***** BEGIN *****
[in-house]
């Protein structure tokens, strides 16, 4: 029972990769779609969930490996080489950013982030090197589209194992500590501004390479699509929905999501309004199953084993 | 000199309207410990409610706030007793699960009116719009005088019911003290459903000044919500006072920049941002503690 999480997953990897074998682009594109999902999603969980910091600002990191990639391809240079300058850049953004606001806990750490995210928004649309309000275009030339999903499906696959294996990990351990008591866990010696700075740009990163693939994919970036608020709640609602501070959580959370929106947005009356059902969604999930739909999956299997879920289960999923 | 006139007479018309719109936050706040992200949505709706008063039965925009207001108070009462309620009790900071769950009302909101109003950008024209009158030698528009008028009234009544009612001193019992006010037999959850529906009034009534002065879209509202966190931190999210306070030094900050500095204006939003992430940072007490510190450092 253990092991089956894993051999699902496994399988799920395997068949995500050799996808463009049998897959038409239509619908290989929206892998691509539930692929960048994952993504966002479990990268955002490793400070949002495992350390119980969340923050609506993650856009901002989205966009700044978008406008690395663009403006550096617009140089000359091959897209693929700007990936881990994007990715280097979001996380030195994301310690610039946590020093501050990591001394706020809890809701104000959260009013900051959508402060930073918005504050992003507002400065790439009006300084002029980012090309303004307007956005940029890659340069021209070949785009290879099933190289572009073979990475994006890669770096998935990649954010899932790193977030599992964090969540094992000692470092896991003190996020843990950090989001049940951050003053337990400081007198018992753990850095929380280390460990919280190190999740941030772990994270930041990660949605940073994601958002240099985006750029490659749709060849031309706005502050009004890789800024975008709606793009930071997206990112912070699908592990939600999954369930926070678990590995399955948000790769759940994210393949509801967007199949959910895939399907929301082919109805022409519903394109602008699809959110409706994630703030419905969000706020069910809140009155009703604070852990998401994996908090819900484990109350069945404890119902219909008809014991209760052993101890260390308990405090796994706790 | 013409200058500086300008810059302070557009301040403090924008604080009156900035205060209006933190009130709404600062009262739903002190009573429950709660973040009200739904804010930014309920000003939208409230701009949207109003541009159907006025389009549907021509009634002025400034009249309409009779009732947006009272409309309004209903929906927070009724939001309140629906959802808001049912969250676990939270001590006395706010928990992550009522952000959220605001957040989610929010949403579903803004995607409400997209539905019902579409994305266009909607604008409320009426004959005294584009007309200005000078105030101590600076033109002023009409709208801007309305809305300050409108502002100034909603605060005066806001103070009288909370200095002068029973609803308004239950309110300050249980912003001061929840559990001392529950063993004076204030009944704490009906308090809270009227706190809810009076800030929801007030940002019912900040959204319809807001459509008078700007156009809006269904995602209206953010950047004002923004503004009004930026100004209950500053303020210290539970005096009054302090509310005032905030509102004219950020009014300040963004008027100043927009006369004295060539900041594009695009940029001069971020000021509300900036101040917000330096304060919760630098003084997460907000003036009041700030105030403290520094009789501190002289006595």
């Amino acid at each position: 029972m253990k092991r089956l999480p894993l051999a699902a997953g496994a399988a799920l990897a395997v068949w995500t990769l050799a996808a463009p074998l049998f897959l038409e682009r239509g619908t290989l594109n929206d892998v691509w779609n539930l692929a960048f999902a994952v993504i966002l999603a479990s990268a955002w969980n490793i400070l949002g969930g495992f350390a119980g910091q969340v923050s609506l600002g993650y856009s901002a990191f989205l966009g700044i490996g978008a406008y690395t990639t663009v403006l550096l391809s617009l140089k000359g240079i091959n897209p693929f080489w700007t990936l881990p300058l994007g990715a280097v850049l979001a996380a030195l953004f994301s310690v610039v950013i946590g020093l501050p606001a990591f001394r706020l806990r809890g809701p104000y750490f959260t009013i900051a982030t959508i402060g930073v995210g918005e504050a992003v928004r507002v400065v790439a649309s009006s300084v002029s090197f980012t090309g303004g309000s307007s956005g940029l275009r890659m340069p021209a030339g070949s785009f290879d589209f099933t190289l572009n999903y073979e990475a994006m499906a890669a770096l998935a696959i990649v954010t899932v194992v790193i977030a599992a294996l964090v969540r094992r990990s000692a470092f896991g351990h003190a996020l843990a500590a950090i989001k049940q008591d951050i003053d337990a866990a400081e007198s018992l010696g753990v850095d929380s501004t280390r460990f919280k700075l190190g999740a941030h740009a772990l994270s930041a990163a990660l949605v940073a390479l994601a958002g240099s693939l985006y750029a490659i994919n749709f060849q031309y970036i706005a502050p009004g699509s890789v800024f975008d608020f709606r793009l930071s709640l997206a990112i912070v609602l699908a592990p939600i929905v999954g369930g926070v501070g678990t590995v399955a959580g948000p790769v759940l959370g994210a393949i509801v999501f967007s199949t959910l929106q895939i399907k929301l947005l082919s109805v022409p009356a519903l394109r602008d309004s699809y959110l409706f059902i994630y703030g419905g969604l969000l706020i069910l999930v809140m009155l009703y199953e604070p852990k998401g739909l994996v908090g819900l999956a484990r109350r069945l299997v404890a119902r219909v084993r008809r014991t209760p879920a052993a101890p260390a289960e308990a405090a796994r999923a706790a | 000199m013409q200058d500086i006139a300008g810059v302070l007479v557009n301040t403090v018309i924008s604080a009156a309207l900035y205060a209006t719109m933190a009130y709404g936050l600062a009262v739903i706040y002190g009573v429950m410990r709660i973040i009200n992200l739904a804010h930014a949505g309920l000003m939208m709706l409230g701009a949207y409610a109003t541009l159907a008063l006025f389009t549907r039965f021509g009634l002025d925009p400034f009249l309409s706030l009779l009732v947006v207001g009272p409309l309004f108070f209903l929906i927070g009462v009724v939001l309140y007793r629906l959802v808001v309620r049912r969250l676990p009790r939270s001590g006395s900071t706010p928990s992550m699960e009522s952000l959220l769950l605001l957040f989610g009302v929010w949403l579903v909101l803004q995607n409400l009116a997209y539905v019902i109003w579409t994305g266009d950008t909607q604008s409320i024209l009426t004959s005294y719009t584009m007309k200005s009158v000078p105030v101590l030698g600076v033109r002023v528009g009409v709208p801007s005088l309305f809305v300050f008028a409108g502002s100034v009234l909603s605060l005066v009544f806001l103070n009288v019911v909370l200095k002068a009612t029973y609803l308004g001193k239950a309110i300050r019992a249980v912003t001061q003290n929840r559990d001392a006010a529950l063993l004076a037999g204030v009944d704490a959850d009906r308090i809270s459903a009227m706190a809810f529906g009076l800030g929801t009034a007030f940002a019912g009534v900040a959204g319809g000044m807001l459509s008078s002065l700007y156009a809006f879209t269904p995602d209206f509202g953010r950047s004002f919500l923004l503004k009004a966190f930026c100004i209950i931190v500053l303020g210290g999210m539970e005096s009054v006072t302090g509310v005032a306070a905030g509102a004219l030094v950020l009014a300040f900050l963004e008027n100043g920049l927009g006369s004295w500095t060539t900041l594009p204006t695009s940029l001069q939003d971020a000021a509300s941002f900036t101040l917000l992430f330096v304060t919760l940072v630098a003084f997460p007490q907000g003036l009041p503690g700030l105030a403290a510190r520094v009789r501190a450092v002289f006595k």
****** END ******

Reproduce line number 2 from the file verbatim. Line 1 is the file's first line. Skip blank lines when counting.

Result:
């Protein structure tokens, strides 16, 4: 029972990769779609969930490996080489950013982030090197589209194992500590501004390479699509929905999501309004199953084993 | 000199309207410990409610706030007793699960009116719009005088019911003290459903000044919500006072920049941002503690 999480997953990897074998682009594109999902999603969980910091600002990191990639391809240079300058850049953004606001806990750490995210928004649309309000275009030339999903499906696959294996990990351990008591866990010696700075740009990163693939994919970036608020709640609602501070959580959370929106947005009356059902969604999930739909999956299997879920289960999923 | 006139007479018309719109936050706040992200949505709706008063039965925009207001108070009462309620009790900071769950009302909101109003950008024209009158030698528009008028009234009544009612001193019992006010037999959850529906009034009534002065879209509202966190931190999210306070030094900050500095204006939003992430940072007490510190450092 253990092991089956894993051999699902496994399988799920395997068949995500050799996808463009049998897959038409239509619908290989929206892998691509539930692929960048994952993504966002479990990268955002490793400070949002495992350390119980969340923050609506993650856009901002989205966009700044978008406008690395663009403006550096617009140089000359091959897209693929700007990936881990994007990715280097979001996380030195994301310690610039946590020093501050990591001394706020809890809701104000959260009013900051959508402060930073918005504050992003507002400065790439009006300084002029980012090309303004307007956005940029890659340069021209070949785009290879099933190289572009073979990475994006890669770096998935990649954010899932790193977030599992964090969540094992000692470092896991003190996020843990950090989001049940951050003053337990400081007198018992753990850095929380280390460990919280190190999740941030772990994270930041990660949605940073994601958002240099985006750029490659749709060849031309706005502050009004890789800024975008709606793009930071997206990112912070699908592990939600999954369930926070678990590995399955948000790769759940994210393949509801967007199949959910895939399907929301082919109805022409519903394109602008699809959110409706994630703030419905969000706020069910809140009155009703604070852990998401994996908090819900484990109350069945404890119902219909008809014991209760052993101890260390308990405090796994706790 | 013409200058500086300008810059302070557009301040403090924008604080009156900035205060209006933190009130709404600062009262739903002190009573429950709660973040009200739904804010930014309920000003939208409230701009949207109003541009159907006025389009549907021509009634002025400034009249309409009779009732947006009272409309309004209903929906927070009724939001309140629906959802808001049912969250676990939270001590006395706010928990992550009522952000959220605001957040989610929010949403579903803004995607409400997209539905019902579409994305266009909607604008409320009426004959005294584009007309200005000078105030101590600076033109002023009409709208801007309305809305300050409108502002100034909603605060005066806001103070009288909370200095002068029973609803308004239950309110300050249980912003001061929840559990001392529950063993004076204030009944704490009906308090809270009227706190809810009076800030929801007030940002019912900040959204319809807001459509008078700007156009809006269904995602209206953010950047004002923004503004009004930026100004209950500053303020210290539970005096009054302090509310005032905030509102004219950020009014300040963004008027100043927009006369004295060539900041594009695009940029001069971020000021509300900036101040917000330096304060919760630098003084997460907000003036009041700030105030403290520094009789501190002289006595």